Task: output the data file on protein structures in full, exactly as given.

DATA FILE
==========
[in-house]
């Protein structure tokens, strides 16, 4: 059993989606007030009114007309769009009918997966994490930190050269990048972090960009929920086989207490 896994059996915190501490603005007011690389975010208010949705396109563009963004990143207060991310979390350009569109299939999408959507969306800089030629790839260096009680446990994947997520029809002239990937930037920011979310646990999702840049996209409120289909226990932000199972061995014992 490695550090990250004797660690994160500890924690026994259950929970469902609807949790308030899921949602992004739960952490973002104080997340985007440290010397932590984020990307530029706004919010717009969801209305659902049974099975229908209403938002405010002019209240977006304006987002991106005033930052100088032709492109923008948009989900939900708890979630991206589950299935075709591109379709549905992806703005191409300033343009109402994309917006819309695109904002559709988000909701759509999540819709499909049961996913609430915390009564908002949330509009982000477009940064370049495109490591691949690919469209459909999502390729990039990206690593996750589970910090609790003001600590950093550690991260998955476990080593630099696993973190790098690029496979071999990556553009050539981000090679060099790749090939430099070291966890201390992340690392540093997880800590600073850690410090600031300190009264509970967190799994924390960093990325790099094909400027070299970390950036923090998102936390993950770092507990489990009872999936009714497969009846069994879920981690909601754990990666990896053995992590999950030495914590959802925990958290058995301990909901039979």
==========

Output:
[in-house]
């Protein structure tokens, strides 16, 4: 059993989606007030009114007309769009009918997966994490930190050269990048972090960009929920086989207490 896994059996915190501490603005007011690389975010208010949705396109563009963004990143207060991310979390350009569109299939999408959507969306800089030629790839260096009680446990994947997520029809002239990937930037920011979310646990999702840049996209409120289909226990932000199972061995014992 490695550090990250004797660690994160500890924690026994259950929970469902609807949790308030899921949602992004739960952490973002104080997340985007440290010397932590984020990307530029706004919010717009969801209305659902049974099975229908209403938002405010002019209240977006304006987002991106005033930052100088032709492109923008948009989900939900708890979630991206589950299935075709591109379709549905992806703005191409300033343009109402994309917006819309695109904002559709988000909701759509999540819709499909049961996913609430915390009564908002949330509009982000477009940064370049495109490591691949690919469209459909999502390729990039990206690593996750589970910090609790003001600590950093550690991260998955476990080593630099696993973190790098690029496979071999990556553009050539981000090679060099790749090939430099070291966890201390992340690392540093997880800590600073850690410090600031300190009264509970967190799994924390960093990325790099094909400027070299970390950036923090998102936390993950770092507990489990009872999936009714497969009846069994879920981690909601754990990666990896053995992590999950030495914590959802925990958290058995301990909901039979």